Human trafficking is a serious violation of human rights, a crime that each year subjects thousands of men, women and children who fall into the hands of traffickers, both at home and abroad.
“Unfortunately today we see dozens of Venezuelan faces in this long list of victims, as a result of Nicolás Maduro’s dictatorship that pushes them into a forced exodus, lacking the basic conditions to go through a legal and orderly migration process,” so stated the Venezuelan Ambassador to Costa Rica, María Faria, on World’s Day Against Human Trafficking.
The diplomatic representative of the Legitimate Government of Venezuela reiterated that “as long as an authoritarian regime persists in Venezuela and democracy is not restored, the migratory crisis will continue and with it all the dangers that migrants face.”
Faria draws special attention to the case of migrant women and girls who, because they do not have up to date documentation or identification documents, live without any type of regular residence permit in the host countries, “and therefore do not have access to formal rights and basic services. This makes them particularly vulnerable to labor and sexual exploitation, human trafficking, violence, discrimination and xenophobia.”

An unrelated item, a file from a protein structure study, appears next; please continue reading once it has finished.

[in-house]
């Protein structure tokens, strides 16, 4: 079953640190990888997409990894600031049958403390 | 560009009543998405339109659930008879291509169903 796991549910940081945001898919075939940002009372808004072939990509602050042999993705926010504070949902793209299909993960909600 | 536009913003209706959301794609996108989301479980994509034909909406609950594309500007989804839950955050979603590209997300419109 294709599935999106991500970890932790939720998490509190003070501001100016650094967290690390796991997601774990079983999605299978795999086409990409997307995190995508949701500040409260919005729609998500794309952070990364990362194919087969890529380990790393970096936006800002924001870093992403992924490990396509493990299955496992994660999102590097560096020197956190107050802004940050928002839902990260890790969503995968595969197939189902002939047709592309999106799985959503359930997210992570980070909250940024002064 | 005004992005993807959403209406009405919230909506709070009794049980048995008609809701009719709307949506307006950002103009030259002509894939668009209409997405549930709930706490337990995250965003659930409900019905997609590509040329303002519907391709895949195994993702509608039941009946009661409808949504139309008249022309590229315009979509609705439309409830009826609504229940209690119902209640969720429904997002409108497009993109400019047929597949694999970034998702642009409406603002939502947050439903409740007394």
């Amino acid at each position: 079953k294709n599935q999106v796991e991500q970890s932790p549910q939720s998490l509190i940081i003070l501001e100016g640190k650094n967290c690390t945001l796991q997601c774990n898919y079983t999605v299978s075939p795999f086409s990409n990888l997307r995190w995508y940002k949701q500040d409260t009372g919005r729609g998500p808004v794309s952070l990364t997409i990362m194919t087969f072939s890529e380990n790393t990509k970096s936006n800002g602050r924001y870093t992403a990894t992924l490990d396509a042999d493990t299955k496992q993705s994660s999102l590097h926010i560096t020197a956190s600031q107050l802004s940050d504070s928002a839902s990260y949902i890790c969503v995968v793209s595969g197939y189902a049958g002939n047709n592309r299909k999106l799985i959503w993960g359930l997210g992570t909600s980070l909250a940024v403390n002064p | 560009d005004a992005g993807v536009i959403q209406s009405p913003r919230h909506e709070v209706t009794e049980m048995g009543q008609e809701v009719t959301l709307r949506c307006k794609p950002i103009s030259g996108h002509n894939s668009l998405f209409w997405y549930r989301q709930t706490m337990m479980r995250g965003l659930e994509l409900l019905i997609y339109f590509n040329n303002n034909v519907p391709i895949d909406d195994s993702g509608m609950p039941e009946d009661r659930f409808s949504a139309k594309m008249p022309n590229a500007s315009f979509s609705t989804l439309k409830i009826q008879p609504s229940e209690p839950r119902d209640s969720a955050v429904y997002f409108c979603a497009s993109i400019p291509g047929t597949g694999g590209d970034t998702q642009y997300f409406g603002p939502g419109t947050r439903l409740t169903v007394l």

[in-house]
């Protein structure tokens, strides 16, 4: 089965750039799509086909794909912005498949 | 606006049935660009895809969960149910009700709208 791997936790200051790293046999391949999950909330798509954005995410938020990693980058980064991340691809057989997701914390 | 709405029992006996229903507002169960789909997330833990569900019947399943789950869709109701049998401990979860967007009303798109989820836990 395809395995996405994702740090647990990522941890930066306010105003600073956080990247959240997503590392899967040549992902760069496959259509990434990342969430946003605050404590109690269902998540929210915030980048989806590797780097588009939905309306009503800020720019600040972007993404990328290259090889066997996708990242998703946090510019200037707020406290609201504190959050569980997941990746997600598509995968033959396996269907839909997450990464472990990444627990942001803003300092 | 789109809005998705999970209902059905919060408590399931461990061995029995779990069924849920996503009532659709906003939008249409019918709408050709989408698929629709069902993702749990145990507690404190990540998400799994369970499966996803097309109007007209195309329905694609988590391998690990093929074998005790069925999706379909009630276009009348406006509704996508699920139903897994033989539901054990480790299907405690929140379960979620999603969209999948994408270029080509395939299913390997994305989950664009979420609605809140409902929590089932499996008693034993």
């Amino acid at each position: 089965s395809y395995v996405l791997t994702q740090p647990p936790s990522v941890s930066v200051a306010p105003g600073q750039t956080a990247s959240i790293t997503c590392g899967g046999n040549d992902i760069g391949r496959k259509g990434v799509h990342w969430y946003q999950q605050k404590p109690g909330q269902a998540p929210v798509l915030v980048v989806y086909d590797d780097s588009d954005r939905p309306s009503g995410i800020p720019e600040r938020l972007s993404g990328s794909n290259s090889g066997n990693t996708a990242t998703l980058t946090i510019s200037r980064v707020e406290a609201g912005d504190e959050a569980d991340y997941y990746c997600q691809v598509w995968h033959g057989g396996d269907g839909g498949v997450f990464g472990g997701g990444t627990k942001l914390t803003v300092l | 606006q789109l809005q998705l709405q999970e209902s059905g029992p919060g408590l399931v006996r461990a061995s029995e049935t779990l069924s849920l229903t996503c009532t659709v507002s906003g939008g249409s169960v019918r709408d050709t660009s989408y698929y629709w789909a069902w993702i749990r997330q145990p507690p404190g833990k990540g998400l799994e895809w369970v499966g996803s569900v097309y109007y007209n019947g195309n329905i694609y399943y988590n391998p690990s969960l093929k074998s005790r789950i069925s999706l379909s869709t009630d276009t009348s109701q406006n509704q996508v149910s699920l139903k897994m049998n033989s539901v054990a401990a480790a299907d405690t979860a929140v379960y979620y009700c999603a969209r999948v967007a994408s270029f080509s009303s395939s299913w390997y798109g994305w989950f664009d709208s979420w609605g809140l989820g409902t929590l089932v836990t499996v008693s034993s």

The Deep Humanitarian Crisis on the Rise
The ambassador also highlighted important data provided this week by the Working Group of the Organization of American States (OAS) for the Crisis of Venezuelan Migrants and Refugees in the Region, in which the international community is warned of the repercussions that an eventual opening of borders and a deepening of the economic crisis would have for the Venezuelan exodus. It could reach seven million people in the first quarter of 2022, above Syria and the largest in the world.
According to this report, the population of Venezuelan migrants and refugees is higher than the total population of countries such as Costa Rica, Panama, Norway or Ireland.
“Regaining institutionality and democracy in Venezuela is not only a political action, it is a humanitarian need that hundreds of thousands of families desperately yearn for,” insisted Amb. María Faria.